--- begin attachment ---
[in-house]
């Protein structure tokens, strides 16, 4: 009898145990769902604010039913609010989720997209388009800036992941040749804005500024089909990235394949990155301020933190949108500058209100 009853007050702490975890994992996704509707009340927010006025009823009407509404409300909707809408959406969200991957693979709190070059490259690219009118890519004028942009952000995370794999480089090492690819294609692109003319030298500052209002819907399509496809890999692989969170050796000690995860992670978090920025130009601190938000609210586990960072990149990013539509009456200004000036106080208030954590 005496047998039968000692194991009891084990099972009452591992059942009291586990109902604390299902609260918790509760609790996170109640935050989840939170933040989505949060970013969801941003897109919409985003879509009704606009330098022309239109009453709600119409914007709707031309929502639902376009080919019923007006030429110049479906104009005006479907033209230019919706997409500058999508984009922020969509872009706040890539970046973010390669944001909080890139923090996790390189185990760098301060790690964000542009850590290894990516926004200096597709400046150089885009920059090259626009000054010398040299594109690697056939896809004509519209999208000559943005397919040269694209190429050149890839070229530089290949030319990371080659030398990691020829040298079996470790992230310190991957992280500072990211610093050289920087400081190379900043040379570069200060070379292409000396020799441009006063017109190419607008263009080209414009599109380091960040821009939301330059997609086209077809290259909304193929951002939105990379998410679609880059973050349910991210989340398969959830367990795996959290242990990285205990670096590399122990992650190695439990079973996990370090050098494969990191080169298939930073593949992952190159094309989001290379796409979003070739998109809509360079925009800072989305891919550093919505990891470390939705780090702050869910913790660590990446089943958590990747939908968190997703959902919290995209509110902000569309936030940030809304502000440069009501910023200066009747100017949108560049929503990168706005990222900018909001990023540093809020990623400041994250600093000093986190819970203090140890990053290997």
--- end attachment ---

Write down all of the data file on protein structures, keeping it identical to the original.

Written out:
[in-house]
């Protein structure tokens, strides 16, 4: 009898145990769902604010039913609010989720997209388009800036992941040749804005500024089909990235394949990155301020933190949108500058209100 009853007050702490975890994992996704509707009340927010006025009823009407509404409300909707809408959406969200991957693979709190070059490259690219009118890519004028942009952000995370794999480089090492690819294609692109003319030298500052209002819907399509496809890999692989969170050796000690995860992670978090920025130009601190938000609210586990960072990149990013539509009456200004000036106080208030954590 005496047998039968000692194991009891084990099972009452591992059942009291586990109902604390299902609260918790509760609790996170109640935050989840939170933040989505949060970013969801941003897109919409985003879509009704606009330098022309239109009453709600119409914007709707031309929502639902376009080919019923007006030429110049479906104009005006479907033209230019919706997409500058999508984009922020969509872009706040890539970046973010390669944001909080890139923090996790390189185990760098301060790690964000542009850590290894990516926004200096597709400046150089885009920059090259626009000054010398040299594109690697056939896809004509519209999208000559943005397919040269694209190429050149890839070229530089290949030319990371080659030398990691020829040298079996470790992230310190991957992280500072990211610093050289920087400081190379900043040379570069200060070379292409000396020799441009006063017109190419607008263009080209414009599109380091960040821009939301330059997609086209077809290259909304193929951002939105990379998410679609880059973050349910991210989340398969959830367990795996959290242990990285205990670096590399122990992650190695439990079973996990370090050098494969990191080169298939930073593949992952190159094309989001290379796409979003070739998109809509360079925009800072989305891919550093919505990891470390939705780090702050869910913790660590990446089943958590990747939908968190997703959902919290995209509110902000569309936030940030809304502000440069009501910023200066009747100017949108560049929503990168706005990222900018909001990023540093809020990623400041994250600093000093986190819970203090140890990053290997």